Virgil Abloh Remixes Vitra Classics for Tomorrow’s Homes

The prolific polymath opens new installation in Zaha Hadid's Fire Station

It’s June again, time for the annual international gathering in Basel of lovers and dealers from the worlds of art and design. And just like every June, one if the highlights of these few days is the Vitra Summer Party in neighbouring Weil am Rhein.

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It’s June again, time for the annual international gathering in Basel of lovers and dealers from the worlds of art and design. And just like every June, one if the highlights of these few days is the Vitra Summer Party in neighbouring Weil am Rhein. Usually the weather plays along and for one long, balmy summer evening each year, several thousand guests make merry on the green sward between the furniture company’s collection of exemplary architecture by exemplary architects, like ants enjoying a box of chocolates at a picnic.

This year’s party has a special guest DJ: the American engineer, architect, designer, fashion designer, artist and (is there anything he can’t do?) Louis Vuitton artistic director, Virgil Abloh. The DJ set is just a rather excellent bonus, however, because Abloh is actually here to celebrate the opening of his new installation “TWENTYTHIRTYFIVE” in Zaha Hadid’s Fire Station on the Vitra Campus, as well as unveil three new limited edition products he has been developing together with Vitra.

It is an understandable pairing: the creative world’s favourite new multidisciplinary, genre-bending deconstructor and reconstructor of narratives who says “modernity is something I believe in” meets a manufacturer with a strong modernist heritage that has a talent for identifying and embracing the avant-garde before helping it on its journey towards design classic. What is interesting is that the resulting collaboration is not targeted towards the majority of revellers on the Vitra Campus but towards “the emerging generation”.

TWENTYTHIRTYFIVE is a two-part immersive installation about how, in Abloh’s view, our environment influences our life paths and taste decisions. The first section, “Past/Present”, is about the interaction between a young person and their home surroundings. There are familiar objects here, some original like a vintage Prouvé children’s desk and Eero Aarnio’s 1968 Bubble chair. Others have been remixed, such as an Eames bench converted into a see-saw and a pair of Nike Jordans reworked by Abloh’s Off-White label. The second section, “Tomorrow”, is a speculative workshop/living environment for the same individual as an adult in the year 2035. In Vitra CEO Nora Fehlbaum’s words: “The teenager has become a creative ‘do-er’ who transforms his memories and cultural and social experiences into his own products…”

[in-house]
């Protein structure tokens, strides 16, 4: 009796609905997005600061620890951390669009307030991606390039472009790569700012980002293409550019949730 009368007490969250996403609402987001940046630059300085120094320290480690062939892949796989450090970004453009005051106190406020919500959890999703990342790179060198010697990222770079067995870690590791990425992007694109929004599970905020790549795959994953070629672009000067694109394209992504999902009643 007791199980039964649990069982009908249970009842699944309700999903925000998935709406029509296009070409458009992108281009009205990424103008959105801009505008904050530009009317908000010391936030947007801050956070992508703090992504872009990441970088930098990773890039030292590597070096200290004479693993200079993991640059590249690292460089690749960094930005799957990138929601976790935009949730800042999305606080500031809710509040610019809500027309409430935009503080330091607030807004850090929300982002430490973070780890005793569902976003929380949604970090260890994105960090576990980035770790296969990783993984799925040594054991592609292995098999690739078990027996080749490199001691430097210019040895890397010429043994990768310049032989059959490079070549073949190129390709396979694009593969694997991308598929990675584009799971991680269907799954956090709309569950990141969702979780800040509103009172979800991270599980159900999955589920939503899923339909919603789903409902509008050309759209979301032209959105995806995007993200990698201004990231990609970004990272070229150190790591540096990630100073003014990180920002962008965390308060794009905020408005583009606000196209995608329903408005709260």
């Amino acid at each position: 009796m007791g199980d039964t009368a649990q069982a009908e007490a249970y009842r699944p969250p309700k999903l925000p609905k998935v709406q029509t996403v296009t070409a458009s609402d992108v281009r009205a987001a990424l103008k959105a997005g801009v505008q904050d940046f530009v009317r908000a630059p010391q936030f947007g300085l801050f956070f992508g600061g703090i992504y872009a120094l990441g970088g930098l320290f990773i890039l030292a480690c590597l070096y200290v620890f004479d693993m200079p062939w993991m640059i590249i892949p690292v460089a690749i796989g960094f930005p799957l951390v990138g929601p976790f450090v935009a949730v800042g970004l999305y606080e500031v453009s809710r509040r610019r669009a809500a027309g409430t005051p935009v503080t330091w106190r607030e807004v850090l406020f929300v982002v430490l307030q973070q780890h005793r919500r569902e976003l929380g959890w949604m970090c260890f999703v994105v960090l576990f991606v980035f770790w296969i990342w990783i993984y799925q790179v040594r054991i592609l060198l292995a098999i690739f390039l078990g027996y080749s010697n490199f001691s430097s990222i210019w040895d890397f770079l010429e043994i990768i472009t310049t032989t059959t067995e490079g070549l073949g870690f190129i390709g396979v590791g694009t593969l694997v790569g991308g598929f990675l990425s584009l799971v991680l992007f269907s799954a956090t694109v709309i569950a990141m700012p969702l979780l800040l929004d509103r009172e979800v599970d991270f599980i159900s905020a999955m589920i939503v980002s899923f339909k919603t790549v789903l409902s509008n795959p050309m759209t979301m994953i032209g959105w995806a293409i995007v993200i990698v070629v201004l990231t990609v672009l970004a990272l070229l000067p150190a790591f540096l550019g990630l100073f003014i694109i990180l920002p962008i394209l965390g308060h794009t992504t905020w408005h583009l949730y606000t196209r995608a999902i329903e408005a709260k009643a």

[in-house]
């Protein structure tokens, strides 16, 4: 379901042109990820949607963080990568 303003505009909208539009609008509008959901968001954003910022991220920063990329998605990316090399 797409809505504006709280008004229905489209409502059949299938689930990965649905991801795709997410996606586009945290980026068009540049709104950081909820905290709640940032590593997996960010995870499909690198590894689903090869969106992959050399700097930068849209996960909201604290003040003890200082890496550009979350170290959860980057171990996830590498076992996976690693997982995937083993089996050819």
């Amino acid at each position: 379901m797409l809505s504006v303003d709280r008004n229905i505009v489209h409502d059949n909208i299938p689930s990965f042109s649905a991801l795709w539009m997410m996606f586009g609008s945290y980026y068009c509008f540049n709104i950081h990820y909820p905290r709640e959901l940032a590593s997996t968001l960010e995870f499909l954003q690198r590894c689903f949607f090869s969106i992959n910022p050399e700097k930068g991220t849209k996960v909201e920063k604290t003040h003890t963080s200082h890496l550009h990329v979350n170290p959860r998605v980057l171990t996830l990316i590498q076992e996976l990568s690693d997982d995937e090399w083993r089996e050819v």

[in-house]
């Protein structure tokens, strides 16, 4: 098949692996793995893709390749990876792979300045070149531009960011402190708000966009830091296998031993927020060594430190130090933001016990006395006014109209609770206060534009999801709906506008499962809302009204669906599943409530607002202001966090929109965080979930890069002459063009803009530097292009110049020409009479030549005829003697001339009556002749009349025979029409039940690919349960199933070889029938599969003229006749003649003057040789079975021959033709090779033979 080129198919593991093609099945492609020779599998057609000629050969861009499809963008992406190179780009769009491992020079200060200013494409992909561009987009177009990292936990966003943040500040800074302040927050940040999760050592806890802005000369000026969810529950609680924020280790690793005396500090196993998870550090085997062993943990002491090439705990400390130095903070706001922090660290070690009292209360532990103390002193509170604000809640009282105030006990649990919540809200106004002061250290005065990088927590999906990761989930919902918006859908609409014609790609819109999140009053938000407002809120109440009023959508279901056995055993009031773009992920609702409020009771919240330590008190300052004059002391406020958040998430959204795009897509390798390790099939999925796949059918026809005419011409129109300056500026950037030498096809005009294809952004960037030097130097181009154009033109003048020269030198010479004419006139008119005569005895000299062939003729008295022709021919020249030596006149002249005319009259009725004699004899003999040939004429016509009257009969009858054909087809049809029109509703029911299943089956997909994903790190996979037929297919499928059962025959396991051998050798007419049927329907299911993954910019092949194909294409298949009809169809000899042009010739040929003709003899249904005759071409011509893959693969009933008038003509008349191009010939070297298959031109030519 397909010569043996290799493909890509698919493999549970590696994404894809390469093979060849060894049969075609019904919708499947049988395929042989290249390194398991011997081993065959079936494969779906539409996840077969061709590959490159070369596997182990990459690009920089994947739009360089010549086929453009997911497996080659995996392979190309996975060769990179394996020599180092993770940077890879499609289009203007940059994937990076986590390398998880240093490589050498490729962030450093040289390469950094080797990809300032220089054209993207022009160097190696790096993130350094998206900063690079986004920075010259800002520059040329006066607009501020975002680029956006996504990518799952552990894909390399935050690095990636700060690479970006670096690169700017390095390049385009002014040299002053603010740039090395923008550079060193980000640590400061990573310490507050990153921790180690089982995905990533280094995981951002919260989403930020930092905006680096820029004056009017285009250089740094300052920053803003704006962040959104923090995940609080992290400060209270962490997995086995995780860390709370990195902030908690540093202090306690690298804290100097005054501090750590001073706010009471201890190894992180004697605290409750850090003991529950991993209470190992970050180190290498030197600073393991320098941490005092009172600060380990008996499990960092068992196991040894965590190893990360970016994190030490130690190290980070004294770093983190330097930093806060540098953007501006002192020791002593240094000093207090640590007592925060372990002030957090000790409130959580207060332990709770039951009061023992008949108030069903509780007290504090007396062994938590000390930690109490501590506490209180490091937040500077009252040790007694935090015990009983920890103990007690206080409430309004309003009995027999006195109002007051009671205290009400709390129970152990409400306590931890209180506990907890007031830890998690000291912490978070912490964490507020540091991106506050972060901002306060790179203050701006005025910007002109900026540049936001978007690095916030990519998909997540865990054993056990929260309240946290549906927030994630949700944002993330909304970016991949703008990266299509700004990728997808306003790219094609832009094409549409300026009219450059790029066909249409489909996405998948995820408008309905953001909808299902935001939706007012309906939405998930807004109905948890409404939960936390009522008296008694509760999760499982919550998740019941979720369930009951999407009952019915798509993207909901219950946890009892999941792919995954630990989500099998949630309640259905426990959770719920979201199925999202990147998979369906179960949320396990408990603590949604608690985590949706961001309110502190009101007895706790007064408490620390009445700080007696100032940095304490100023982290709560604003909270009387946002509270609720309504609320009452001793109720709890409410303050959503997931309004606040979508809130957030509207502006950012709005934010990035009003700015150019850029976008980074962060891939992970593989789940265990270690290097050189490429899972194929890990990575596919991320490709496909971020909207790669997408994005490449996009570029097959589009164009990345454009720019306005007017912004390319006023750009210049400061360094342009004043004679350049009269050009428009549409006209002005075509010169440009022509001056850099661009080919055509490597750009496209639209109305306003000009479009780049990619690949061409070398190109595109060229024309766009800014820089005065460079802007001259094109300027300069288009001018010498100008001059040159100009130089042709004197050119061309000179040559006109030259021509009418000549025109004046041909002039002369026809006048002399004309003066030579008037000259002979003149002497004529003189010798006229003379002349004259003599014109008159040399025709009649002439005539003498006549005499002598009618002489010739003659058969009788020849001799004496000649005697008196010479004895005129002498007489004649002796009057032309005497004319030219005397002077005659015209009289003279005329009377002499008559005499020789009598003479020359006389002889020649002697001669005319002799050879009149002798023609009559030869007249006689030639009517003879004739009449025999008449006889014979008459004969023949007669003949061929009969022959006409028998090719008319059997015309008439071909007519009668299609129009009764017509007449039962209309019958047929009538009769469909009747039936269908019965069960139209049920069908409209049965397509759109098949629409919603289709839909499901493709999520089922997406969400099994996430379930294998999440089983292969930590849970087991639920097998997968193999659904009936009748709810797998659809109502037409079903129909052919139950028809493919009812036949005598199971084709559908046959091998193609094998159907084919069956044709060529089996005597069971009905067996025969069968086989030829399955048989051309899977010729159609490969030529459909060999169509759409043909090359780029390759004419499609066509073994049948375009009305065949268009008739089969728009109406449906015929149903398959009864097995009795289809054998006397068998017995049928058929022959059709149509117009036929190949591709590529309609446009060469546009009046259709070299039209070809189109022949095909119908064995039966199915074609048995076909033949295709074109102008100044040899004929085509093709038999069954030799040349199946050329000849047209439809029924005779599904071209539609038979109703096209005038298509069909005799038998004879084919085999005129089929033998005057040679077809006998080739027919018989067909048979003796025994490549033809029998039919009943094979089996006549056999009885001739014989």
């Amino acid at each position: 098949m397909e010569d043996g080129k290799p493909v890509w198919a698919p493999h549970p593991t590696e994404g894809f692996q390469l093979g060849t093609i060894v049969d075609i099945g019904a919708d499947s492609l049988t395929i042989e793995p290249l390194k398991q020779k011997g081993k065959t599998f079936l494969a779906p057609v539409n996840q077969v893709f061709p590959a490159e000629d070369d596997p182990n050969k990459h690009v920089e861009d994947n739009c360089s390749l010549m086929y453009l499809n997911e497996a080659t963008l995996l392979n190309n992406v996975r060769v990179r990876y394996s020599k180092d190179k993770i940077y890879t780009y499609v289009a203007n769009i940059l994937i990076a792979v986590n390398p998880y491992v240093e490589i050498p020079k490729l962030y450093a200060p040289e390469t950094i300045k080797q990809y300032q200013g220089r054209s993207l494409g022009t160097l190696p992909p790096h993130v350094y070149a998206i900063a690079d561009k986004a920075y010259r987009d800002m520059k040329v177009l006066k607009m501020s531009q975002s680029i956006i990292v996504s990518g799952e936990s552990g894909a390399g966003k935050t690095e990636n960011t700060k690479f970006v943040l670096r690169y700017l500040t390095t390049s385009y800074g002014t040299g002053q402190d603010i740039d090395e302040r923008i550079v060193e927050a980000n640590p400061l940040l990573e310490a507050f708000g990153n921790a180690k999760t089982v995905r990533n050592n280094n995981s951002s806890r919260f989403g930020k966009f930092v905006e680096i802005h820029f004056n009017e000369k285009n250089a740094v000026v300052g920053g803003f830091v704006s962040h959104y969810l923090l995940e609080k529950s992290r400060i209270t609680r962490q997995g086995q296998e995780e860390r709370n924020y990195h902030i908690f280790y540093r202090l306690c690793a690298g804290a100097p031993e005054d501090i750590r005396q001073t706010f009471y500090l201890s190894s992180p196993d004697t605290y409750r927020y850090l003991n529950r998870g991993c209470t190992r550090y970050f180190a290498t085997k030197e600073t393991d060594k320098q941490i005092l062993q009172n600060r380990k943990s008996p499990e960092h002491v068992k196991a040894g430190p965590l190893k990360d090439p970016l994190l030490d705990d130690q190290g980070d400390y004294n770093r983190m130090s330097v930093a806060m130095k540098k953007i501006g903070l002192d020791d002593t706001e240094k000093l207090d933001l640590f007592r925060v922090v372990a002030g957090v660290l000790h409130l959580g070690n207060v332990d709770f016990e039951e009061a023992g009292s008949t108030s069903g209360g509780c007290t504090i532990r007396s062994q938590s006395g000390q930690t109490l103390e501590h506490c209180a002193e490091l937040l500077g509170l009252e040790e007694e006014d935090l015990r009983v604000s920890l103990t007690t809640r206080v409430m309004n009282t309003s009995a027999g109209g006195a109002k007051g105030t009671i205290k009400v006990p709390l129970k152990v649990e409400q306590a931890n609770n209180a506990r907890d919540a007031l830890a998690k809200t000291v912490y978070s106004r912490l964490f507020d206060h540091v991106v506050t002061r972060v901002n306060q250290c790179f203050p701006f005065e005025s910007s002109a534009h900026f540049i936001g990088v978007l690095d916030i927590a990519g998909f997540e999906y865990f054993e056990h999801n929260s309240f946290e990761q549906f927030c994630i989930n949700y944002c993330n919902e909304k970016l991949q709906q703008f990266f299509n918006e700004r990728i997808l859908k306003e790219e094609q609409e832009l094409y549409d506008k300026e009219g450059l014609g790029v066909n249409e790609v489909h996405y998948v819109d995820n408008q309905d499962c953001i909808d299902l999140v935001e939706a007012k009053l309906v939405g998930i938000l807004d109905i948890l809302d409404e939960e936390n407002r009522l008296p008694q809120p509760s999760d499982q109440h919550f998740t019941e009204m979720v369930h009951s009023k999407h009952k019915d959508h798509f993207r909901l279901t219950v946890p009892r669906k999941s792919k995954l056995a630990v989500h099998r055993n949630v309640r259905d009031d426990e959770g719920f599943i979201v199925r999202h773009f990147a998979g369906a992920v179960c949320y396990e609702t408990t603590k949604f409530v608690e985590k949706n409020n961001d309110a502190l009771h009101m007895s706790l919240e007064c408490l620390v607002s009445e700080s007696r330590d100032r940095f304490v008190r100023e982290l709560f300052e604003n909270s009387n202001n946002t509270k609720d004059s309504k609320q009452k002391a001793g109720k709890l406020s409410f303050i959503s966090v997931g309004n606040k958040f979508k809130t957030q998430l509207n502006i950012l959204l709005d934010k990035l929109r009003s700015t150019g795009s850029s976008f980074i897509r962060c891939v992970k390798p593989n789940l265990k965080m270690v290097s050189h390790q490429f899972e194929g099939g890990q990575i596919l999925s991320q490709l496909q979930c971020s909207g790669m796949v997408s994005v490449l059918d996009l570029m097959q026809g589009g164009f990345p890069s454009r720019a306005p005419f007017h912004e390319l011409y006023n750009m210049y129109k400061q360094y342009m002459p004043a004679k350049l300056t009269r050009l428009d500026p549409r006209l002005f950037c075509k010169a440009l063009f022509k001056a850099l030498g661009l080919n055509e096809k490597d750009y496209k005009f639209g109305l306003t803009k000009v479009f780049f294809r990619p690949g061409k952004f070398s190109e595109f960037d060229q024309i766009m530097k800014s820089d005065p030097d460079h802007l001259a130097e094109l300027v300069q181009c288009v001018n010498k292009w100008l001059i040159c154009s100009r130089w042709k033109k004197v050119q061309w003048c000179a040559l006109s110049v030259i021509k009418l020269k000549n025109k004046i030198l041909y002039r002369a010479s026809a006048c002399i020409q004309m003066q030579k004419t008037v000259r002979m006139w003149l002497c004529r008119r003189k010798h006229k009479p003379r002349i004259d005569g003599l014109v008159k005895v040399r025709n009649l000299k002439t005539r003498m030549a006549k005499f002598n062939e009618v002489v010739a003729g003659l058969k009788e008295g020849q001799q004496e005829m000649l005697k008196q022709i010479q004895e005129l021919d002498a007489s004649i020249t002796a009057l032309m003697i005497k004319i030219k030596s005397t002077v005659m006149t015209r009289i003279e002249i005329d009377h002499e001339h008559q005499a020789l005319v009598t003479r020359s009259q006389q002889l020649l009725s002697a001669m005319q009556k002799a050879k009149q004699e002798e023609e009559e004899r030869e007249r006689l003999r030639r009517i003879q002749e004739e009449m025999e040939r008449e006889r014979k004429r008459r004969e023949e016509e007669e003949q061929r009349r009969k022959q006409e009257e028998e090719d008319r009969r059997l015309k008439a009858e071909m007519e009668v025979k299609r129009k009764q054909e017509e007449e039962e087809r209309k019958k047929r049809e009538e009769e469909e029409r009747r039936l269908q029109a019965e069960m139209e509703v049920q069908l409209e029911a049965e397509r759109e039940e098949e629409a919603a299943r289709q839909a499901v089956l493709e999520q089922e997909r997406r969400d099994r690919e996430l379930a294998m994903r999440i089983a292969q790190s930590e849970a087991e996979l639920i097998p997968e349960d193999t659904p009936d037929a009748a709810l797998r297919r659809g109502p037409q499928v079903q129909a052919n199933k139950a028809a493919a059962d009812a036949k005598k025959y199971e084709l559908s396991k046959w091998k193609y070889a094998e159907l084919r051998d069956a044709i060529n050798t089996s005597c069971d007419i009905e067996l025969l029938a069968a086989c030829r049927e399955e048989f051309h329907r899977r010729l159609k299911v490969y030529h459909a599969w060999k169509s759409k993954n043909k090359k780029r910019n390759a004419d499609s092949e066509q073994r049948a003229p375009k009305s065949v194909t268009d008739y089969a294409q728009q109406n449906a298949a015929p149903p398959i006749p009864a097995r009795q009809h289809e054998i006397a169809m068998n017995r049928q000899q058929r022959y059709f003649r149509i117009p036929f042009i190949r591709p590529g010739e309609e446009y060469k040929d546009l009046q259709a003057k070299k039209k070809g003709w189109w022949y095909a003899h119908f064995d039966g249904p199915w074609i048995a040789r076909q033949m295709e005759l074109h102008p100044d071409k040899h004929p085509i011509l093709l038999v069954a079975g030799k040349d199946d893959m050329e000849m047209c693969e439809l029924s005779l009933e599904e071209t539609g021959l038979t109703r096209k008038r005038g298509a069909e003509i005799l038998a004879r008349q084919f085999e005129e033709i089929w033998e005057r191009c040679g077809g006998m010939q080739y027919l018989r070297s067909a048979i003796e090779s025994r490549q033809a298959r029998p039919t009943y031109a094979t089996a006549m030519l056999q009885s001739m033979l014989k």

The exhibition is clearly autobiographical in nature. This borrowing and remixing that Abloh does right across his immense creative output reflects the highly eclectic nature of contemporary cultural context. Thanks to the heterogeneous worlds opened up by smart phone technology and ubiquity it becomes increasingly difficult to work out where we come from and who we are. If design is about problem-solving, perhaps the problem Abloh is attempting to solve with his work is the danger of the aforementioned emerging generation having no context, no individual narrative, and he is trying to help them construct one. But he sees the results of this heterogeneity in a positive and affirmative light: “For me, there’s a generation at hand that has a different aesthetic,” he says, “for me it’s an art movement”.

Three objects from the “Tomorrow” section of the exhibition have been produced by Vitra as a limited edition series, test runs if you like, for what looks like a bigger, more commercial collaboration to come: “Knowing our personalities”, says Abloh, smiling across at Nora Fehlbaum, who smiles back, “it would be a short conversation to open this up to not be a limited thing”, says Abloh, then adds: “if you think I just wanted to make three things, then times that by six”. There is clearly chemistry there. “I was interested in Virgil’s perspective on our collection”, says Fehlbaum, “Virgil has this access to a much wider, much younger audience than we have here with the design elite”. For now though, the editions comprise two remixes and a new piece: Jean Prouvé’s Petite Potence lamp gets a contemporary utilitarian coat of bright orange lacquer and an LED lamp in a cage. Prouvé’s Antony chair also gets and orange lacquer update (“orange is a hazard colour…you want it to punch”) and a transparent plexiglass shell-seat to draw all focus to the structure. In the installation, there is a wall of 999 hollow, glazed ceramic blocks – each one individually numbered. These too are an edition and can be bought and taken away from the show. Thus, the viewer (but only as paying customer mind) can also alter Abloh’s vision of “Tomorrow”.

Perhaps the most important result of this collaboration between the polymath from Chicago with Ghanaian heritage and this prestigious furniture manufacturer will be, as Abloh comments, that his working with Vitra “is going to open the door to a number of my contemporaries who don’t think that door is even open.”

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